-- evenl think he is though in 2015 people think he is the anti-immigration campaign, in 1999 he was saying buchanan was too far to the right. trump used to be really opposed to you. he said pat buchanan would never be a serious contender . pat buchanan said, look what i'm wearing. he flipped his tie and he was wearing a trump tie. brian: you can't find those ties at macy's. robert: trump has taken a hit. he has never articulated with it, but he's in touch daily with what is happening in his business. you is still running his business for the most part as he runs for president. i don't think expected this wave of opposition to him. the comment, they are rapists, it hurt him.
told memped associates that it rattled him. he persevered and he is still in it. brian: we are going to switch a little bit to you. robert: gosh. great. [laughter] brian:? what town did you grow up in? robert: i was born in richmond, virginia, but i grew up in bucks county pennsylvania, north of philadelphia. i went to pennsbury high school. about 4000 students. it is in lower bucks county. steel mill town. not a lot of steel mills there anymore. a lot more walmarts and small businesses and that kind of thing. i love growing up there. i still have a huge affection for bucks county. i love pennsbury high school. public school for me was great, because you interact with thousands of different students, different backgrounds. brian: why did your twin brother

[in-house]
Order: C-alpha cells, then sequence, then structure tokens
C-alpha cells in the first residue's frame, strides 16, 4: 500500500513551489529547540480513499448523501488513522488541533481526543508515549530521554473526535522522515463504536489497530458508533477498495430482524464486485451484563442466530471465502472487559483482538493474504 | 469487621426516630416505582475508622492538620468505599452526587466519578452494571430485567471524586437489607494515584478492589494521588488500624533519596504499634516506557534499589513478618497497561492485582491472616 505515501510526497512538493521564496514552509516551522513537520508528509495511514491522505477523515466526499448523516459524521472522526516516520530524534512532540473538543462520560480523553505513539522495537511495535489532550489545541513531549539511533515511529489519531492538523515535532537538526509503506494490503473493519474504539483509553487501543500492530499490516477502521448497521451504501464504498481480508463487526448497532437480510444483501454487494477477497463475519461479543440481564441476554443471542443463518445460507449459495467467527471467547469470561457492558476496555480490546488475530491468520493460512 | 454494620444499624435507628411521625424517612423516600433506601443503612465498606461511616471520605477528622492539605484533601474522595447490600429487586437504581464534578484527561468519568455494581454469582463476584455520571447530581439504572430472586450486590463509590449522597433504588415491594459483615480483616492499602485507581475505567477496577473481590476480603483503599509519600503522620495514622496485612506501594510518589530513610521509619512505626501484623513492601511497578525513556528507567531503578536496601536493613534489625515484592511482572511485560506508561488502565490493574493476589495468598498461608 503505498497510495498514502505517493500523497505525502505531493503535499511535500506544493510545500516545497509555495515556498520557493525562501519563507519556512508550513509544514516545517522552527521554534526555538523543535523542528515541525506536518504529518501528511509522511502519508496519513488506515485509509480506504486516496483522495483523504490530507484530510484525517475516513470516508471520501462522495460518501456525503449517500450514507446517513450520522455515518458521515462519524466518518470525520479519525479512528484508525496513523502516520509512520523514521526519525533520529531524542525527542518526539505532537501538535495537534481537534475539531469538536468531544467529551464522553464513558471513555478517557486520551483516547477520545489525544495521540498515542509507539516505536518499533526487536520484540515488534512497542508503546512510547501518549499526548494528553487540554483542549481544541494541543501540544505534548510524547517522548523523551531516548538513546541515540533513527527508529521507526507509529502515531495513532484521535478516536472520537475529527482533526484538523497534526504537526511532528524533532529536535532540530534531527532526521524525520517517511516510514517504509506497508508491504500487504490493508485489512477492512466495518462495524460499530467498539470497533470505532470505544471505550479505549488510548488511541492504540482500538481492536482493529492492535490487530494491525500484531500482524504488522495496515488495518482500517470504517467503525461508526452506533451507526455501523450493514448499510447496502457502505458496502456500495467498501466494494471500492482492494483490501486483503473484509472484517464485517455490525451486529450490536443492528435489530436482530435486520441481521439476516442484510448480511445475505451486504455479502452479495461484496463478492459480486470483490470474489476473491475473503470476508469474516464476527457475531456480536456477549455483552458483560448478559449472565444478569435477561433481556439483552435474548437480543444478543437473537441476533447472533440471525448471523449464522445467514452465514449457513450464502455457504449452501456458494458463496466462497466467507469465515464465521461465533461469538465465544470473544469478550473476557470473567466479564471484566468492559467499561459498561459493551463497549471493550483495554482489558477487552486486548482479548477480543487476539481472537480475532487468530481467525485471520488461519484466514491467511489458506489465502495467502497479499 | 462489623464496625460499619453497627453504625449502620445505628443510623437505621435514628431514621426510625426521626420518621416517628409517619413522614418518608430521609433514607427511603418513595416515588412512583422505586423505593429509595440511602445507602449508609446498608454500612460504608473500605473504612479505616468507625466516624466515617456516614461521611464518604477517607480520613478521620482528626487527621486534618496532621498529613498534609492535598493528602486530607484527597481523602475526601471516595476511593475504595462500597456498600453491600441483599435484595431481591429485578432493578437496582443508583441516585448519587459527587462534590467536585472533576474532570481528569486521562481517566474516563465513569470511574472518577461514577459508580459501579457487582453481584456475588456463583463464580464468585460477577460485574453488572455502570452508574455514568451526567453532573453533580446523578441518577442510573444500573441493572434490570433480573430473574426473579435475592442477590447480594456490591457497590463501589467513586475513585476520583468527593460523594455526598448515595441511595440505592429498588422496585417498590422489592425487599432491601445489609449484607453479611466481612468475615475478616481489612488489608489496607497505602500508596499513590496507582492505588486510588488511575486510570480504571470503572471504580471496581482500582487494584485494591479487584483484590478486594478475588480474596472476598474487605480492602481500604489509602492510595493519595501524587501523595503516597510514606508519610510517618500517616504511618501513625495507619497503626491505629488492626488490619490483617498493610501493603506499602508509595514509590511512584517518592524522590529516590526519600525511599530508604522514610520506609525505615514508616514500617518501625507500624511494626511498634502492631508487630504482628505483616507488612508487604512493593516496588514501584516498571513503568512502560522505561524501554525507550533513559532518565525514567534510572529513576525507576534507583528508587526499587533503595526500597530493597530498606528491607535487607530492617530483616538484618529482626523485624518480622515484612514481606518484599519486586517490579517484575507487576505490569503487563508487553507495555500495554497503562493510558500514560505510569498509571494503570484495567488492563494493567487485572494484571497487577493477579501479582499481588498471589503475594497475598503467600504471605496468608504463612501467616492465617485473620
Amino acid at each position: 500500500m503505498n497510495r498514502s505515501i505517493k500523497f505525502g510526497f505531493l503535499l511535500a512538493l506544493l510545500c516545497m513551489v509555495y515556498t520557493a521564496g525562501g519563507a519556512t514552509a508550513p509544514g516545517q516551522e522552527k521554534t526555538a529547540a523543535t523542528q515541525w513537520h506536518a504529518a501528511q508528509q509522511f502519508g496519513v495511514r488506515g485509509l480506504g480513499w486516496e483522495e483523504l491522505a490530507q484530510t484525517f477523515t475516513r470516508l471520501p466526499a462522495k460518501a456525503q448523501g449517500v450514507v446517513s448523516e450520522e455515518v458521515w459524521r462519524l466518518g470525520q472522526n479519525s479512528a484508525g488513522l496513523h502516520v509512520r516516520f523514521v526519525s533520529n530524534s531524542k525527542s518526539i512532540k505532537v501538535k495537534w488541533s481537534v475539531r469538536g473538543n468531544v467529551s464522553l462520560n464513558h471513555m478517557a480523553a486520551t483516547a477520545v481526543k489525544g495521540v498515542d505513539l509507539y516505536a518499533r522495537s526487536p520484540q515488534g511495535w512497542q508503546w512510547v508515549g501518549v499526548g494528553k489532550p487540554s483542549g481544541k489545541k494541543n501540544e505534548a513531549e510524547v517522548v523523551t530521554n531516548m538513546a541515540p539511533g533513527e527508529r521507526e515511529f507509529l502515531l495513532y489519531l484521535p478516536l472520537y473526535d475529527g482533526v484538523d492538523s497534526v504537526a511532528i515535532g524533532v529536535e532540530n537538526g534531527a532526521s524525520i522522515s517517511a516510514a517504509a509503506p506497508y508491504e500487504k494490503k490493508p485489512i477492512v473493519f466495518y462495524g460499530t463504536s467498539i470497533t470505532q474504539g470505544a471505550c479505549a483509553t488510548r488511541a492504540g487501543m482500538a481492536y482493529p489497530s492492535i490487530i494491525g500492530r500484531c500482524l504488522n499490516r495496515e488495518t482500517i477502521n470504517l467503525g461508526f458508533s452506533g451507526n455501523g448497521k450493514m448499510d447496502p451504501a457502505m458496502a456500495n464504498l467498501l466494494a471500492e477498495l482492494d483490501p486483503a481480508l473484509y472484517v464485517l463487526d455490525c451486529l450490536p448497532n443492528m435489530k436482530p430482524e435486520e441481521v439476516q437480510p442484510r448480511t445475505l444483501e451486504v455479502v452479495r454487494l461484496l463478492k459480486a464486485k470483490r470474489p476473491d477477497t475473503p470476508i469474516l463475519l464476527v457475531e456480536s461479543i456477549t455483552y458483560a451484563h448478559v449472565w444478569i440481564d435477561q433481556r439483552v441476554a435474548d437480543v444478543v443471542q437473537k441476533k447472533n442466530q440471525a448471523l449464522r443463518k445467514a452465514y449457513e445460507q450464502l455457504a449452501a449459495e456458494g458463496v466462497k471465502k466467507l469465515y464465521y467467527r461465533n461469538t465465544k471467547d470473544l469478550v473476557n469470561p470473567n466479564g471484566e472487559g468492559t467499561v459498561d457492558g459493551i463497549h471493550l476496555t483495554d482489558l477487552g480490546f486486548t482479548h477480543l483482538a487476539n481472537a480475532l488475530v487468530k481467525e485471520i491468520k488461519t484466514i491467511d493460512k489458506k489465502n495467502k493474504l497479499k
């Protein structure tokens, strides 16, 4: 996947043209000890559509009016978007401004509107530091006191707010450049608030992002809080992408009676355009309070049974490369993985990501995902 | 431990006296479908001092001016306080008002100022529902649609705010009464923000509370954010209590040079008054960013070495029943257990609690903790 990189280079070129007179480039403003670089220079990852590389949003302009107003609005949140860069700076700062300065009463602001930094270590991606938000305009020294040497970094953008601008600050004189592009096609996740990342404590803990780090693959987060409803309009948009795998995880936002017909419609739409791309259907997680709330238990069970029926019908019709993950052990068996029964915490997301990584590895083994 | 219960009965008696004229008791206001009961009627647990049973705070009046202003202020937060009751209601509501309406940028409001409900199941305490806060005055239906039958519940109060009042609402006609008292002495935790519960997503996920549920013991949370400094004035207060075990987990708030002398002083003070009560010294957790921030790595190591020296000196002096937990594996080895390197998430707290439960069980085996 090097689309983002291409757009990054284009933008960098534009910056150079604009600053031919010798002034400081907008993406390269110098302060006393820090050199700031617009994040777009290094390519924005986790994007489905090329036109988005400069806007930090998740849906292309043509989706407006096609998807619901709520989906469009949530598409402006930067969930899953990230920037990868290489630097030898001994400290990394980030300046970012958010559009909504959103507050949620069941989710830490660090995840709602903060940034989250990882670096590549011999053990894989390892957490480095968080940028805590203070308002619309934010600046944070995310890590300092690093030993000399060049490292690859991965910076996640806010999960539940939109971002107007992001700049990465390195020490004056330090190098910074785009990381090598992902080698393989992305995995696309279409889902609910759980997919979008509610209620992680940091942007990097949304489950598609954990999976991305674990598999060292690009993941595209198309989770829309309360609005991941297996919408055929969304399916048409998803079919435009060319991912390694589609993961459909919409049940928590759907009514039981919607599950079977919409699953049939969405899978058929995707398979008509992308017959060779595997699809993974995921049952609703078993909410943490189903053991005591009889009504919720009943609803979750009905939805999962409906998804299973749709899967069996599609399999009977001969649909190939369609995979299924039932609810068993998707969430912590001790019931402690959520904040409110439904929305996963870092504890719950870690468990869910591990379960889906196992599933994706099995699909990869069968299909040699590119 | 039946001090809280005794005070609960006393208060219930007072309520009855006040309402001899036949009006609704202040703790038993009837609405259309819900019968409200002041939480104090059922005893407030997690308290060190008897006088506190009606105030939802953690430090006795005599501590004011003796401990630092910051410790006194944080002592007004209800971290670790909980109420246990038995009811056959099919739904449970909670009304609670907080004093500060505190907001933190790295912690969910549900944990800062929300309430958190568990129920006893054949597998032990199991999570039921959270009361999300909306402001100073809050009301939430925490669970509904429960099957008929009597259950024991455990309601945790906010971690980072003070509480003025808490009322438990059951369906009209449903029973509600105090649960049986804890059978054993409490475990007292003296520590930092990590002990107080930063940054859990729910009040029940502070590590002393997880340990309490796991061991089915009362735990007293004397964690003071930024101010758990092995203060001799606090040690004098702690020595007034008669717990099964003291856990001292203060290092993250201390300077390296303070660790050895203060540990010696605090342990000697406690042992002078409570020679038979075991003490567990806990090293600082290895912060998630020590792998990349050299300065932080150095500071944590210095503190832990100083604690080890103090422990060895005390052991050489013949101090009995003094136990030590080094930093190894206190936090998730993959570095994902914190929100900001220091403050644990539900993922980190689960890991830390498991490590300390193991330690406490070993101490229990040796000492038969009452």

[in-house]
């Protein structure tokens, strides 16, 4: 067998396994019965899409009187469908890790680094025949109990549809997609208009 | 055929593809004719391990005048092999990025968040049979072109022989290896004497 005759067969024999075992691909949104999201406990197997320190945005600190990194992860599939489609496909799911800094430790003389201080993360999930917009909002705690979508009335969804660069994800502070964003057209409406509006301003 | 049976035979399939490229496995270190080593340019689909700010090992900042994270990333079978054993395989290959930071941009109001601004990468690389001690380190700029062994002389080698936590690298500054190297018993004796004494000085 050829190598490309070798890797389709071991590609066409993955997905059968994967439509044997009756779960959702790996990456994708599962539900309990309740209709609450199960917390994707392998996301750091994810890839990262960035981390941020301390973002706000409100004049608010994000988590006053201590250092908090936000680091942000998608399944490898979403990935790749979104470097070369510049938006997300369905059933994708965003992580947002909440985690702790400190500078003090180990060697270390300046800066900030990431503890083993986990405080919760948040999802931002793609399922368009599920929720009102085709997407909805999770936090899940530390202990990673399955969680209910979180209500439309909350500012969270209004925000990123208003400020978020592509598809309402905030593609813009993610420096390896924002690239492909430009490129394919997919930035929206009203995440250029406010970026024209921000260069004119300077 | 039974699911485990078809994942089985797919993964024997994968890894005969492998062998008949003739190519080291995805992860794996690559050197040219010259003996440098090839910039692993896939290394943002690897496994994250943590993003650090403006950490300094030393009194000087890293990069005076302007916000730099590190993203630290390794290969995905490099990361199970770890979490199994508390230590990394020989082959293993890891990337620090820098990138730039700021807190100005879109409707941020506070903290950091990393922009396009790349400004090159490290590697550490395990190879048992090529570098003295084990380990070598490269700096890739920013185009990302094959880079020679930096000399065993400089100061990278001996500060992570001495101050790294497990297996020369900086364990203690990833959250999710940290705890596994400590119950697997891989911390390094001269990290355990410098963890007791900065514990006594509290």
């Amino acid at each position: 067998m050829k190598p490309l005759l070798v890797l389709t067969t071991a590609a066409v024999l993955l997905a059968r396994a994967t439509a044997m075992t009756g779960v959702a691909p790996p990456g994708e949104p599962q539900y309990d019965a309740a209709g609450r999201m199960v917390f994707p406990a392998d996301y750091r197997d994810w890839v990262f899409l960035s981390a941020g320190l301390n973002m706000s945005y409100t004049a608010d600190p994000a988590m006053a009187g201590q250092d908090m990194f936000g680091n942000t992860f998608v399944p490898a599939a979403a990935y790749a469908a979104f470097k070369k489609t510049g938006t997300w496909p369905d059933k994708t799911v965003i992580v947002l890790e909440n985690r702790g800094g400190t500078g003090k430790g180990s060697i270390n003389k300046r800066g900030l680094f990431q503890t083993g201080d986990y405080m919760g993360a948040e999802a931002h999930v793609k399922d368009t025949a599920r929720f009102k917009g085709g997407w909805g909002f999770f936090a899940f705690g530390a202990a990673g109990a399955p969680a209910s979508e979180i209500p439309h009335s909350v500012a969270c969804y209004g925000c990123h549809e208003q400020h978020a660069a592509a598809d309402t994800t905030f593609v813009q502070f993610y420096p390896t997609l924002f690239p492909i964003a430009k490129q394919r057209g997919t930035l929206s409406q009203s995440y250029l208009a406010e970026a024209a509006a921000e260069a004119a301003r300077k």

go to a catholic school? robert: my dad is a longtime attorney for a pharmaceutical company. mostly working for bristol-myers squibb. 1998-2000 we were living in england. in 2000 we come back to go to high school and we had these choices of where we were going to go. we came from the same town we had been living in. i did not want to go to an all boys school. i thought the public school seemed fun, different, so i did that. it was good because i love my brother, james, but we were constant twins when we were growing up and when we went to separate schools, we were different people. he lives there wrigley field as a consultant for price water. brian: i have a book of yours that i sat down. one of the main characters in here is you. robert: it is a nonfiction book.
it is 2002. i met pans very high school -- i am at pennsbury high school. michael bamberg said he is going to write about my high school's prom. it is well known and held in the gym. it is a special event. he thought he could capture small-town america, the suburbs in the time of 2002-2003. the iraq war is going on. it is post-9/11. as a writer at the time, i was 15 or 16 years old. i was riding with a local paper, covering concerts. i would get two tickets, take a girl on a date, get paid $50. brian: you did not have a car. robert: i didn't have a car for a long time because i couldn't pass the test. i had people drive me to school. i did eventually get a car around 17. brian: here is what he writes in the early part of the book cost up -- costa was well-connected and unusually sharp.